Ok: all that business I was bemoaning yesterday? I'm over it. I've decided that it isn't worth the headache, and also that what will be will be, and no amount of belly-aching will change that, so nevermind. The planet that's really not worth visiting is planet "Miserable Romance," and I'm not going there. I hope, one day, to have a romance that makes me happy, and that is worth the headache, and when that time comes, I will gladly suffer it. In the meantime, I shall fare forward.
I want to tell you some more things about this excellent book, which I have now finished reading, and which, seriously, I could not have loved more. The first thing I want to tell you is that Bono is an amazing man, and I could not feel luckier than I do to have had him to look up to since I was 13 years old. It may not seem like it today, in light of all the shenanigans I get up to, and how I love that devil music, but I had a very Christian upbringing. When I was a girl, it was so nice to hear Bono say things that were familiar to me, as a Christian, and more than that, it was validating to see him live so effectively, with so much good will and integrity, in a secular world, with his faith in tact, and guiding him.
Bono once said one of the most beautiful things I have ever read about being a Christian. It was during a tour of the American midwest that he did on behalf of his DATA organization, to help raise awareness about the wholesale AIDS holocaust that's underway there, and he was asked by some local paper if he was, in fact, "a Christian." His response, beautifully, was that he aspires to being a Christian, but that he knows he is unworthy of the title. What a different attitude that is to the kind of judgemental, moralizing, politically motivated evil that passes for the voice of Christianity in America, and currently guides so much of our political life.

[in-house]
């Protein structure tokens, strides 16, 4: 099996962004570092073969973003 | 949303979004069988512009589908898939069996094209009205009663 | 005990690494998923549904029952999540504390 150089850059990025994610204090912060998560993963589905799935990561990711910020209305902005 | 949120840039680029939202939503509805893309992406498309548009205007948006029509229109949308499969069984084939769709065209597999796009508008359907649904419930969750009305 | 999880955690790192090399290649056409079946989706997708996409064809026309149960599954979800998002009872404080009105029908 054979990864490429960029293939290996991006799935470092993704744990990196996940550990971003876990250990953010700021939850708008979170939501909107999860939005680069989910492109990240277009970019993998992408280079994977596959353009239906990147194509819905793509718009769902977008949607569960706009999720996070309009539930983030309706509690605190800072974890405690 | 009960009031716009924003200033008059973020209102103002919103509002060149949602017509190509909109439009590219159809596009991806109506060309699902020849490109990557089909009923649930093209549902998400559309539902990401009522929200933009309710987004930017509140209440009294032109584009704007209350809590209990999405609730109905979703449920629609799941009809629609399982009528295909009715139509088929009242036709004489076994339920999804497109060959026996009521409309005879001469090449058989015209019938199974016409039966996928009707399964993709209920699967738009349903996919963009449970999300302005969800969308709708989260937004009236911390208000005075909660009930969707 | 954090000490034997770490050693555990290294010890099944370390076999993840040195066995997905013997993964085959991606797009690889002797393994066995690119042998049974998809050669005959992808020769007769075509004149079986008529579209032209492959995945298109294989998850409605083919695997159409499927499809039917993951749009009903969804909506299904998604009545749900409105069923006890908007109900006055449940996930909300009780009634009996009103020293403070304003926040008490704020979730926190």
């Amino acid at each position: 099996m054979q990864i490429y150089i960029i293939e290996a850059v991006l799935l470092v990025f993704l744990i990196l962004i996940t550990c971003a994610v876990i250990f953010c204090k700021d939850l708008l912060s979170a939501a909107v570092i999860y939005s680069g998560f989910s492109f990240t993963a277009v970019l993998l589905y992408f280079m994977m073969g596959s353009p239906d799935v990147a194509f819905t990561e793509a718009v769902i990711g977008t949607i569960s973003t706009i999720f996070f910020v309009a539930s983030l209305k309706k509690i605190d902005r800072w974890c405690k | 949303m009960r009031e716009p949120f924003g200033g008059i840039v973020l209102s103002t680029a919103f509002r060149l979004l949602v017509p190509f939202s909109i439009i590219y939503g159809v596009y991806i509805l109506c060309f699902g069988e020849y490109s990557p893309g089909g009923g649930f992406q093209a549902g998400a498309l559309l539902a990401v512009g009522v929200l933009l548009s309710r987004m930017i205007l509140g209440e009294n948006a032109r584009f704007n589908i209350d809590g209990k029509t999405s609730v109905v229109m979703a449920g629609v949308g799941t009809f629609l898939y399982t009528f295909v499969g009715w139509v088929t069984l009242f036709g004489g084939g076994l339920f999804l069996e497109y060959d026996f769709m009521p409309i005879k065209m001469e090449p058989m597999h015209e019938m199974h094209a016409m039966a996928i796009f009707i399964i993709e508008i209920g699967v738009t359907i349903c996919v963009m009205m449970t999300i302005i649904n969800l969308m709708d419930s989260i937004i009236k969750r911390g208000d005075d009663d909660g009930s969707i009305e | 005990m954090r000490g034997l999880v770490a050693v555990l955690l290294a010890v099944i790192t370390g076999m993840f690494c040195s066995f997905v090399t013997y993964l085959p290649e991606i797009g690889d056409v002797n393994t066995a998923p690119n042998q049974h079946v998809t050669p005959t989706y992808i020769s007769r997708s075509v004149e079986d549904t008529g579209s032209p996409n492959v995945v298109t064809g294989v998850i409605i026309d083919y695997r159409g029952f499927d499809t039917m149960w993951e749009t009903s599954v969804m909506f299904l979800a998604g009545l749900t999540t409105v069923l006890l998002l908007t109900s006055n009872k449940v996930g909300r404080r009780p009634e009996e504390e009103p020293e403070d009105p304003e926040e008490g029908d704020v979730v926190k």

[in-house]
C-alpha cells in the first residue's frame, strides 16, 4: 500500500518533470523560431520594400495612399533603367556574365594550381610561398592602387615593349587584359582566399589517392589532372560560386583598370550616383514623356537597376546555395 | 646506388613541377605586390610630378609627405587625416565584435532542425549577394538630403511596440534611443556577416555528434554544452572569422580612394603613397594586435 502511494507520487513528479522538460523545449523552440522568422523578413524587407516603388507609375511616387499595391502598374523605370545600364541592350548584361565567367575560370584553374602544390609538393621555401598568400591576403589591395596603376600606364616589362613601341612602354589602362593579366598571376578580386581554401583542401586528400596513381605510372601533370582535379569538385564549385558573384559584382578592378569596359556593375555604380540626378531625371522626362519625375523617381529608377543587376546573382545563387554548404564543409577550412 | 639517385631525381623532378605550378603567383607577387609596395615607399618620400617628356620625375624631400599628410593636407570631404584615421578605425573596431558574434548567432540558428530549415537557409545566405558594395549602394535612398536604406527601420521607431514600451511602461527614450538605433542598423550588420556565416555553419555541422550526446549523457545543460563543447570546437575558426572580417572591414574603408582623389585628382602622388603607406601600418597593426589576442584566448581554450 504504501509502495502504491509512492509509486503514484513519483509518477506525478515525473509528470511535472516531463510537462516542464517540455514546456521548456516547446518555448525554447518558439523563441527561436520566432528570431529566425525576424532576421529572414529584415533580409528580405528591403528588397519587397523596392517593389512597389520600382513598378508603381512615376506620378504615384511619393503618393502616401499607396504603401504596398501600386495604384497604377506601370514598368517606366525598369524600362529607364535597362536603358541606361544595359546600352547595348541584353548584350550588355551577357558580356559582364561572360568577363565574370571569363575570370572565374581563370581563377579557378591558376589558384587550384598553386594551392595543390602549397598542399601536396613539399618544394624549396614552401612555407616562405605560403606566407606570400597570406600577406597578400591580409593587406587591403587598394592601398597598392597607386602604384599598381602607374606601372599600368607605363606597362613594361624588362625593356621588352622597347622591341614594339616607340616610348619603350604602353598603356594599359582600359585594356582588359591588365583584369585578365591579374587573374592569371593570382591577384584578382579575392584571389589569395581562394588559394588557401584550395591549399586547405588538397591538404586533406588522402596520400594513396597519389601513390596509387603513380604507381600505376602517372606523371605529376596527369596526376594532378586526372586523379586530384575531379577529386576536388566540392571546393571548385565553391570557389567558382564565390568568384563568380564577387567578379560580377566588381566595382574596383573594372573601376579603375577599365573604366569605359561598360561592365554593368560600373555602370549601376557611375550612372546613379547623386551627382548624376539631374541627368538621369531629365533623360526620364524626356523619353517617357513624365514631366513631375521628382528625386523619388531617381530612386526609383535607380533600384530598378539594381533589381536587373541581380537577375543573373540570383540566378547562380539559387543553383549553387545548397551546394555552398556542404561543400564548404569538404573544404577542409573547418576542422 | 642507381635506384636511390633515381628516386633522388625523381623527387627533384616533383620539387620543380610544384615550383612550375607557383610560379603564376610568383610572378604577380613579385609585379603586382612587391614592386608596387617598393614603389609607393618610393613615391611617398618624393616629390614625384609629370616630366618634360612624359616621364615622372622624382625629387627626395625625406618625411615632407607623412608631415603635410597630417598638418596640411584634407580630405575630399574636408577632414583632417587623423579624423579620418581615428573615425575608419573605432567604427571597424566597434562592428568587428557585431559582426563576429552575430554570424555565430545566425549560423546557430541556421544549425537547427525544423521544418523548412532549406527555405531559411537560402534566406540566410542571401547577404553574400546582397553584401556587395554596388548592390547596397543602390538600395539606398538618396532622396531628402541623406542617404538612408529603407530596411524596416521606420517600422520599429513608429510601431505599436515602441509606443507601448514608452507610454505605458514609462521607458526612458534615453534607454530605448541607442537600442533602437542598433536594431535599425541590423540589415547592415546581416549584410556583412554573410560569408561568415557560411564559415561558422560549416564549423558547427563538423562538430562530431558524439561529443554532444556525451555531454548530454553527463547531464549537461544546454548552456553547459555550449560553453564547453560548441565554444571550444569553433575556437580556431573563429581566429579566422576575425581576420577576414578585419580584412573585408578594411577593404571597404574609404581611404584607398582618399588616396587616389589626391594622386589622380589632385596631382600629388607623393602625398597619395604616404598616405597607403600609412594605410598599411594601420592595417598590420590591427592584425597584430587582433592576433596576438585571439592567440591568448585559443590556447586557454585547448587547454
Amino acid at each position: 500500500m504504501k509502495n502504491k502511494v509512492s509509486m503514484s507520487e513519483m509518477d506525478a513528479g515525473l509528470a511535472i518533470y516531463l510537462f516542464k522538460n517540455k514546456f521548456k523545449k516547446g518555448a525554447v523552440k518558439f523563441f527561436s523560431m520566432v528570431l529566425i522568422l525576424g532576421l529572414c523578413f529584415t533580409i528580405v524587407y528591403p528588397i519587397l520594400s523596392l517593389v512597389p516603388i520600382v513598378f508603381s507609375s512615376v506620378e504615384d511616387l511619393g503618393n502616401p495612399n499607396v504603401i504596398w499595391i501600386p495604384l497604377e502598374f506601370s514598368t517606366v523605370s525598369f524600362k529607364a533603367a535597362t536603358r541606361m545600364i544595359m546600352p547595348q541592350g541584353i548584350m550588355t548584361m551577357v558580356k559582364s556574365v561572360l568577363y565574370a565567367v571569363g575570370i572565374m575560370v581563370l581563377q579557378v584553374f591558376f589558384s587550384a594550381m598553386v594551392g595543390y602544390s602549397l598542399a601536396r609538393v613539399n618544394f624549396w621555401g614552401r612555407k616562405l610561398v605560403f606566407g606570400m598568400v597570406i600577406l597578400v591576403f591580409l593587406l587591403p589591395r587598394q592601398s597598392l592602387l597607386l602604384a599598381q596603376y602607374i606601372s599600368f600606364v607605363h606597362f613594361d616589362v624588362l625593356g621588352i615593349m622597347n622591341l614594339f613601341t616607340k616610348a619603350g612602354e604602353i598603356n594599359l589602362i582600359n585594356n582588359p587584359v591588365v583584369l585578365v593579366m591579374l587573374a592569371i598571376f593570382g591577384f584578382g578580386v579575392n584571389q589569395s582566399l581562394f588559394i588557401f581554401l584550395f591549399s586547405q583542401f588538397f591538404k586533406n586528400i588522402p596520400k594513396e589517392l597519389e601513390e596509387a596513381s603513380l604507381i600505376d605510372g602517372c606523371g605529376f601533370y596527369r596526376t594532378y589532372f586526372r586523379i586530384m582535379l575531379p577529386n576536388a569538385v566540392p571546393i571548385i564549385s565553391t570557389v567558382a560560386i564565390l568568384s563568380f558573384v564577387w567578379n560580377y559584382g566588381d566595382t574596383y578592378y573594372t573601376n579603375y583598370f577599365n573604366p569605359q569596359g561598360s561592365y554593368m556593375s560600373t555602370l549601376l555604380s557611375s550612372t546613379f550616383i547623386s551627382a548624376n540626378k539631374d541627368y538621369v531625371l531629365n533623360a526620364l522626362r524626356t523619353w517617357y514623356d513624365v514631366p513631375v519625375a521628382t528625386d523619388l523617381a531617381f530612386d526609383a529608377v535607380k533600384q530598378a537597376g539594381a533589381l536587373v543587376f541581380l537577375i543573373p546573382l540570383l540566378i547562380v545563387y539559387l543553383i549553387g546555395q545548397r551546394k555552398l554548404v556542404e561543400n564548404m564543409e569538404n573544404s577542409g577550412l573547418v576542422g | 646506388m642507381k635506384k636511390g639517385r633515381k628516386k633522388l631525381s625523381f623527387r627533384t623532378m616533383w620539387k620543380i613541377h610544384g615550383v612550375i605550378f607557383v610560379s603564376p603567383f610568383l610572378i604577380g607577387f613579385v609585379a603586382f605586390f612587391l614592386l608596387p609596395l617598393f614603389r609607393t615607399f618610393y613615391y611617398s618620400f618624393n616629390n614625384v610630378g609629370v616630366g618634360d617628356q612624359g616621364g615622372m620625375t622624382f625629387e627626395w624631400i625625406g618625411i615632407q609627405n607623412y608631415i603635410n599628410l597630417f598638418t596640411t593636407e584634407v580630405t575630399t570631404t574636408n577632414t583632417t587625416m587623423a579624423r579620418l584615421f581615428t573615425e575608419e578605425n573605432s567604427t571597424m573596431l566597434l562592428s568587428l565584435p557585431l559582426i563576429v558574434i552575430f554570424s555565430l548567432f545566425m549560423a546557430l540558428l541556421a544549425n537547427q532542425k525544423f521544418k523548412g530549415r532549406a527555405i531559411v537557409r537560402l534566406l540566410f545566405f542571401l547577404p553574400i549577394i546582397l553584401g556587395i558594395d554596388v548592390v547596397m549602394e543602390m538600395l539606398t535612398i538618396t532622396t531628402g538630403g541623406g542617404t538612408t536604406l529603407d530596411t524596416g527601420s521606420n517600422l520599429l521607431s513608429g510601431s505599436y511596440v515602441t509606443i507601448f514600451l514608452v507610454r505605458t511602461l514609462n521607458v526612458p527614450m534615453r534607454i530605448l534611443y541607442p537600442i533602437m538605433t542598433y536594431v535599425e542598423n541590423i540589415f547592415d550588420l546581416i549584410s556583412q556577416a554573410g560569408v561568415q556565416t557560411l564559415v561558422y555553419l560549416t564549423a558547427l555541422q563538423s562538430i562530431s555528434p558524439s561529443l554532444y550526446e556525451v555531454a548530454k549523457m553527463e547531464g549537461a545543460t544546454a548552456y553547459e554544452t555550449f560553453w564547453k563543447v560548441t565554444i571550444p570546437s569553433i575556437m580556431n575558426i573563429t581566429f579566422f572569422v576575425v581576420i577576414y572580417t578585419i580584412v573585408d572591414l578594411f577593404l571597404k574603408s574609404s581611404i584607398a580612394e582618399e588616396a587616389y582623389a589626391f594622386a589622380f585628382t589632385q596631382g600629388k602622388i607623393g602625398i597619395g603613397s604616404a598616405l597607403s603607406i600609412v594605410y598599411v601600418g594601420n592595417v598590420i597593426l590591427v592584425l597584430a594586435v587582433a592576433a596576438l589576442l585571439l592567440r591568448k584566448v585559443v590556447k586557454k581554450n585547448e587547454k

I love that Bono talks so openly about his faith in this book, and that he says that when he speaks to God, he knows that God hears and answers him, and that he guides him. I love the sense you get that Bono knows how very, very wrong he can be, and the sense of rigor there is in his approach to his religious life, and his life in the world. That is beautiful shit, and I have nothing but respect for that guy.
The other most brilliant thing in this book is when Bono talks about being a performer. "Never trust a performer" he says, reporting that, for instance, when he got off the stage at Live Aid, and hugged that girl from the crowd, he was looking, as a performer, for "a moment" that would stay with everyone who watched it. That, yeah, he was feeling the need to break the barrier between himself and the audience, but that another part of him was calculating how to tell the story of breaking that barrier, and was very conscious of what it was doing. I love the tension there is in his work, and the way he talks about it, between artifice and authenticity, and I love how comfortable he is with the inherent contradictions in what he does. Can we believe him? Do we know him? YES. Is he always 100% geniune? NO. I love the way both of those things are true, and unhesitatingly avowed by him.
Sometime in the 90's, during the big explosion of winking irony that was the Achtung Baby and Zooropa art project, I remember the sense that even though there was a big freaking circus of a stadium roadshow and gold and red devil costume between us and those clear, blue eyes, that the same soulful heart was beating under it all, and then I read some interview where Bono said that the best place to be was standing right at the center of all the contradictions -- that's where the truth is.
How awesome is that? Seriously, I love that guy.